Chris Breward and Michelle Tolini Finamore will present at the Modern Design History Seminar. They will each give a short paper followed by a moderated conversation and Q&A session.

“Between the Gallery and the Academy: Adventures in Art, Fashion, and Design” (Chris Breward)

Over the past thirty years Chris Breward has worked on the culture of fashion in the context of the art school, the decorative arts museum, the university, and the art gallery. In this lecture he will discuss some of the highlights of his career; the practice of researching, writing about, and curating fashion; developments in the public perception of fashion as a subject; and potential futures for the field.

“Negotiating Contemporary Relevance: Fashion Exhibitions in a Changing Landscape” (Michelle Tolini Finamore)

This talk will look back at Finamore’s fifteen-plus years as a fashion and design curator to explore how cultural shifts, issues of voice, and the changing idea of “expertise” have affected museum interpretation. In light of Covid-19 and Black Lives Matter, the role of the curator and the museum is changing dramatically, and the way fashion is presented within that context must change too. Finamore will look back on exhibitions she has curated at the MFA Boston and other institutions to consider lessons learned and look ahead to discuss curating fashion today and in the future.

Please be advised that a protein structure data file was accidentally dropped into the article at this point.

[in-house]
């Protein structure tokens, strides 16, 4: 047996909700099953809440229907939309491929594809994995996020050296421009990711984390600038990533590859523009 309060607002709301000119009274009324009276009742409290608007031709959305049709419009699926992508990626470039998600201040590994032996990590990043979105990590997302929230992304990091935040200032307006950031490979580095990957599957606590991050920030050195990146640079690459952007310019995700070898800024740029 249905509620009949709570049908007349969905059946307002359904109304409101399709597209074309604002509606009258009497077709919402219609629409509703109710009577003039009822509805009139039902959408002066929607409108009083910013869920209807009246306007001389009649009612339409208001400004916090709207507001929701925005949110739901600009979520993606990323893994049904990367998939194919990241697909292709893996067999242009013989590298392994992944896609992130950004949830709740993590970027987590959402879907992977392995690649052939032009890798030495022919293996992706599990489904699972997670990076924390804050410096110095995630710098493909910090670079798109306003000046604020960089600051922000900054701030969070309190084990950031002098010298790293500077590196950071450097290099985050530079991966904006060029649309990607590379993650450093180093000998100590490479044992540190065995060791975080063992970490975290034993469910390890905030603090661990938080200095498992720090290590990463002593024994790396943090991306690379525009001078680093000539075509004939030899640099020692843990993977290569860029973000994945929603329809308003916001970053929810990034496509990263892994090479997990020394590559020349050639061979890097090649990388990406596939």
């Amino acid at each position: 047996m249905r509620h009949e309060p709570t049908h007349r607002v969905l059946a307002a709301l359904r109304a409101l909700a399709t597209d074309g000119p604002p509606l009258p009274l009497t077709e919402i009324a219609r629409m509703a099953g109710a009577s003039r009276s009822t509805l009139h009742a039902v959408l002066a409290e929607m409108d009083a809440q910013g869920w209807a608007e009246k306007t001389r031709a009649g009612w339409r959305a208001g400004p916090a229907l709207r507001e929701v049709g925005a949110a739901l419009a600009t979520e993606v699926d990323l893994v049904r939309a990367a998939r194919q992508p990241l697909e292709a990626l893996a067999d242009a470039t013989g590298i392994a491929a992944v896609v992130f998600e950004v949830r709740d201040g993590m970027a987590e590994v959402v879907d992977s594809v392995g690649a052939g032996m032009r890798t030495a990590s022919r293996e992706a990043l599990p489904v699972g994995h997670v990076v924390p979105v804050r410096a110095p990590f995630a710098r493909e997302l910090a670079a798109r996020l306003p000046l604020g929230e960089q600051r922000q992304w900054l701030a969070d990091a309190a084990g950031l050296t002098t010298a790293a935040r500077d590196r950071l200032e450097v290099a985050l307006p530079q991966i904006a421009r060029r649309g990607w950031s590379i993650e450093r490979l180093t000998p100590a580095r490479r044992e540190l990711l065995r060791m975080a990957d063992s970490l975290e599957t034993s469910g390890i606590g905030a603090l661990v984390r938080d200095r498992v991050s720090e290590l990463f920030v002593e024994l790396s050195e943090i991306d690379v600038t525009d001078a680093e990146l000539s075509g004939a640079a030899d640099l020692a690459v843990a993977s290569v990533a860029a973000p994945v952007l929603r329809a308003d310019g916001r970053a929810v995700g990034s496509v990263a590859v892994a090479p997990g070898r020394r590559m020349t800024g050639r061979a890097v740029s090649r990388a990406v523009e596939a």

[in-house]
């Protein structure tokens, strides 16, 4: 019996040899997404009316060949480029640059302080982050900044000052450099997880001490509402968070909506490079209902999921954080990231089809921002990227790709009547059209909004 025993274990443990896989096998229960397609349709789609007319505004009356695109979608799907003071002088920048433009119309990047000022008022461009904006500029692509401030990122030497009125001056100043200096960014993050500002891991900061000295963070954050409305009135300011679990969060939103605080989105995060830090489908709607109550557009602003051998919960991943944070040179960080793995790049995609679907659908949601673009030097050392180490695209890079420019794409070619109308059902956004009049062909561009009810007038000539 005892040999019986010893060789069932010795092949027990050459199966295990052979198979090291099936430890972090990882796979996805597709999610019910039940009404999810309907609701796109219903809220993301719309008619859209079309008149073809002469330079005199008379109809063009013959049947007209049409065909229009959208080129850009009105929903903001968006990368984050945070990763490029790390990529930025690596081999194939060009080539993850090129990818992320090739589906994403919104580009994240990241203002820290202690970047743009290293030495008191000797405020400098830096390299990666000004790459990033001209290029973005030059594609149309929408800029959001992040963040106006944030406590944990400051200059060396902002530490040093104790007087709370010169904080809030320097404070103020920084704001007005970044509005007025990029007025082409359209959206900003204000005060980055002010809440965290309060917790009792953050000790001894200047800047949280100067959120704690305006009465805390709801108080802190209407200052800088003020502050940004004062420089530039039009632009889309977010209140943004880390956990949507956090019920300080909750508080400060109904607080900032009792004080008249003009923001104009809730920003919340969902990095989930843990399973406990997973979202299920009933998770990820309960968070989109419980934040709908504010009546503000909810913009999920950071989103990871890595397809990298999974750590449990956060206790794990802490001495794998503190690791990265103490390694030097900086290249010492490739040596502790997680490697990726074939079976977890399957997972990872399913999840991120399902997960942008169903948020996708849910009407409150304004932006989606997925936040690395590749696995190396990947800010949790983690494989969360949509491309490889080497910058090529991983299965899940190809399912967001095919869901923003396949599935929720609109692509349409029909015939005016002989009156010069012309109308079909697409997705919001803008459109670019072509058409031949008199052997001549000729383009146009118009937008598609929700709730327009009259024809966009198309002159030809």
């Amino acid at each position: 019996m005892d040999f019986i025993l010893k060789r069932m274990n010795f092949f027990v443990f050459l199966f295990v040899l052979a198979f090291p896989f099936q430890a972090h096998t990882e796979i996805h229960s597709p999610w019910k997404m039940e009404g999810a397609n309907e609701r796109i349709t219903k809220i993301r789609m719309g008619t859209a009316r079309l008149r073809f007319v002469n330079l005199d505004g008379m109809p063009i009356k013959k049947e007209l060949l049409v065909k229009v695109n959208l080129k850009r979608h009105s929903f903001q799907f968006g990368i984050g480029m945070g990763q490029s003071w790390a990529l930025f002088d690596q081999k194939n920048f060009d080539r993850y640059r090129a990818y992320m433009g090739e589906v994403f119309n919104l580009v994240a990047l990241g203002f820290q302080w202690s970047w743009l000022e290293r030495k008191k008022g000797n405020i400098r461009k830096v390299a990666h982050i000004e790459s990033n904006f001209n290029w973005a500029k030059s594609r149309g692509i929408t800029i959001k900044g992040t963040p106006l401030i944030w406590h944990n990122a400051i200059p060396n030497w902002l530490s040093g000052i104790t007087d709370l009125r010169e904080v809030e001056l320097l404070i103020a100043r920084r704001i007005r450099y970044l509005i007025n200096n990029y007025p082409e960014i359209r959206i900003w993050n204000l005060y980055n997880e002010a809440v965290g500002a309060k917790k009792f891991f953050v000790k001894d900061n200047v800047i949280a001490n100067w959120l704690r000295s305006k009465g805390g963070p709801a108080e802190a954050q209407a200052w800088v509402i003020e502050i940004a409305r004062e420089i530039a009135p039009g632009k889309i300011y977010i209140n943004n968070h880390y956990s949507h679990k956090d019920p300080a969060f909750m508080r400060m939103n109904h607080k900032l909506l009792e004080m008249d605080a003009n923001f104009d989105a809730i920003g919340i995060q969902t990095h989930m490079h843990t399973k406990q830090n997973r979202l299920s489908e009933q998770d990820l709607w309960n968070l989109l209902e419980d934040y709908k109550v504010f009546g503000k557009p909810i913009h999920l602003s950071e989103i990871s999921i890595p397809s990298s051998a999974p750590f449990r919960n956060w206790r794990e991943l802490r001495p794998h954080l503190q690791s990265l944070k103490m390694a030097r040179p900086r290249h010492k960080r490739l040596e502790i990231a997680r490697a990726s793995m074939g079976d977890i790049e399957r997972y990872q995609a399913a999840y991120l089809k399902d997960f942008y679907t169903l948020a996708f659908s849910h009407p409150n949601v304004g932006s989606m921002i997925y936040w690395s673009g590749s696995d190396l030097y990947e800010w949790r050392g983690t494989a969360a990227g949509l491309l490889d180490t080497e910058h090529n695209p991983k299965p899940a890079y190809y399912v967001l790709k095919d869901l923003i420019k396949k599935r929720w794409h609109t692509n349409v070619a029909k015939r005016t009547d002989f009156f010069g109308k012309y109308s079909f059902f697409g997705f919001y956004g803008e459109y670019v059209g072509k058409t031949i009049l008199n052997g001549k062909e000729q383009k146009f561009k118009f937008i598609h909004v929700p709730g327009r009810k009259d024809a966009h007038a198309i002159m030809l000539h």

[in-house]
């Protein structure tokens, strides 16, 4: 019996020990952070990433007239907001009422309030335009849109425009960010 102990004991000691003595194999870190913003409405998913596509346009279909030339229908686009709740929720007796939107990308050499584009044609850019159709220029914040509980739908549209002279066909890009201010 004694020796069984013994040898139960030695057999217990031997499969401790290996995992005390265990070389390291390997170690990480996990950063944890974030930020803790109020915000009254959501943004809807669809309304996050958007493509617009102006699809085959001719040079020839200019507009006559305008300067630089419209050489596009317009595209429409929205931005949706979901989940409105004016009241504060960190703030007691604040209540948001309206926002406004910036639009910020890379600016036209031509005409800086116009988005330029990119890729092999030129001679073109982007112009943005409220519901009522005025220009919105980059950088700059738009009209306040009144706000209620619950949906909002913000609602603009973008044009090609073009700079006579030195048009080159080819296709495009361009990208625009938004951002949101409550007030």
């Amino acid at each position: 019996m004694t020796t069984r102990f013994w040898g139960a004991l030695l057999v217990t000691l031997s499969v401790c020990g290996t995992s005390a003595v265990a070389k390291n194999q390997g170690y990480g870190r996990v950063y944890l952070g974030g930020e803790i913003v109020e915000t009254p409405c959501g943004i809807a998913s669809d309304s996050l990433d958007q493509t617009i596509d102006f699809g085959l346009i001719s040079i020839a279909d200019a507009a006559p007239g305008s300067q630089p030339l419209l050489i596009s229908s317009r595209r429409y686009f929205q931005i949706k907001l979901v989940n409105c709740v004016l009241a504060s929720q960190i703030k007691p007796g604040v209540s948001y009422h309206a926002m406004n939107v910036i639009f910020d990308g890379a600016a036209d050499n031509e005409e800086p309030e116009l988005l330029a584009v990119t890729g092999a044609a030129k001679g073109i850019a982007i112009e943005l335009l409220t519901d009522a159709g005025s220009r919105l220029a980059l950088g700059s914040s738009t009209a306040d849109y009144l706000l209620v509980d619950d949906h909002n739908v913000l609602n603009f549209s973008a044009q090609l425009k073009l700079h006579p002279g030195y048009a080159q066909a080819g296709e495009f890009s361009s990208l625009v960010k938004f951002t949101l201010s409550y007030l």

Chris Breward is Director of National Museums Scotland. He was trained at the Courtauld Institute and the Royal College of Art, London, and has previously worked as Director of Collection and Research at the National Galleries of Scotland, Head of Research at the Victoria & Albert Museum, London, and as Principal of Edinburgh College of Art, University of Edinburgh. His published interests include the relationship between art and fashion, visual and cultural histories of masculinity, and histories of city life.

Michelle Tolini Finamore is an independent fashion and design curator. Until October 2020 she was the Penny Vinik Curator of Fashion Arts at the Museum of Fine Arts, Boston, where she curated the exhibitions Gender Bending Fashion, #techstyle (co-curator), Hollywood Glamour: Fashion and Jewelry from the Silver Screen (co-curator), Think Pink, and Jewelry by Artists: The Daphne Farago Collection (co-curator). She has lectured widely and written numerous articles for both the scholarly and popular press. She received her PhD from Bard Graduate Center with a dissertation entitled “Fashioning Early Cinema: Dress and Representation in American Film, 1910-1930.”